Development of an agent-based model to assess the role of mesozooplankton community structure and diel vertical migration in fecal pellet carbon flux

Chandler Elizabeth Countryman, University of Georgia, Marine Sciences, Athens, GA, United States, Adrian Burd, University of Georgia, Athens, GA, United States and Deborah K Steinberg, Virginia Institute of Marine Science, William & Mary, Gloucester Point, VA, United States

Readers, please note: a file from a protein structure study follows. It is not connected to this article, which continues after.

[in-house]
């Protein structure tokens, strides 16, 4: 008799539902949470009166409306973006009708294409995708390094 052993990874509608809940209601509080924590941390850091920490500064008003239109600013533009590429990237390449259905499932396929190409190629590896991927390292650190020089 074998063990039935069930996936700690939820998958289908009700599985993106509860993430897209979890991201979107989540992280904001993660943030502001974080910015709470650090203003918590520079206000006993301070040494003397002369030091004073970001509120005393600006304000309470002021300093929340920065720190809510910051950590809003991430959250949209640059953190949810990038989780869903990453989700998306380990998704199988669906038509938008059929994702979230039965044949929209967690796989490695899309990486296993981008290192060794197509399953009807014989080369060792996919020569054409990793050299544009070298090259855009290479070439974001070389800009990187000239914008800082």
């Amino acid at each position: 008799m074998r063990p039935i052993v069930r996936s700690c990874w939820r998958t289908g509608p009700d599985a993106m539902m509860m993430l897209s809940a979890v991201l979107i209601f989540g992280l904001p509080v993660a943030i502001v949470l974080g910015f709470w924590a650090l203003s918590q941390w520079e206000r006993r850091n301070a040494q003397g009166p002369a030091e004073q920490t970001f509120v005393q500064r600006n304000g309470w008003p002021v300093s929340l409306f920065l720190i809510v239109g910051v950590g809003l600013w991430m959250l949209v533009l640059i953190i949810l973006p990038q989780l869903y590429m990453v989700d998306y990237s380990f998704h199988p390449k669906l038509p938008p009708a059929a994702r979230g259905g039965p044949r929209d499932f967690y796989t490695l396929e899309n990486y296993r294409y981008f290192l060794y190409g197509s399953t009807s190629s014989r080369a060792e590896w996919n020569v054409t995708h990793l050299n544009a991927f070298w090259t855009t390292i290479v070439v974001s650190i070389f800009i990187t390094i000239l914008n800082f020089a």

The effect of zooplankton community structure, feeding behavior, and diel vertical migration (DVM) on fecal pellet carbon flux was investigated using an individual based model of two contrasting open ocean regions: an oligotrophic (Hawaii Ocean Time-series site ALOHA) and a mesotrophic (Japanese time-series site K2) system. Fecal pellets are usually a significant component of the total particulate organic carbon (POC) flux and a key component of the biological pump, thus accurately representing fecal pellet flux in biogeochemical models is important. Data from the VERtical Transport in the Global Ocean (VERTIGO) project was used to parameterize the model, and model outputs of fecal pellet flux were compared to field-derived sediment trap data to examine how community structure and DVM impact fecal pellet carbon flux in the water column. Results show that primary production at ALOHA is not high enough using a purely herbivorous feeding model to support the magnitude of fecal pellet flux measured by sediment traps, indicating carnivory and aggregate feeding by zooplankton also support a large component of zooplankton metabolism. Zooplankton DVM resulted in fecal pellet fluxes that are closer to field values at both locations, with DVM more important at K2 vs ALOHA. The importance of agent-based models and the inclusion of zooplankton community structure and DVM are discussed, in addition to future goals of predicting fecal pellet and total POC flux in other projects like EXport Processes in the Ocean from Remote Sensing (EXPORTS).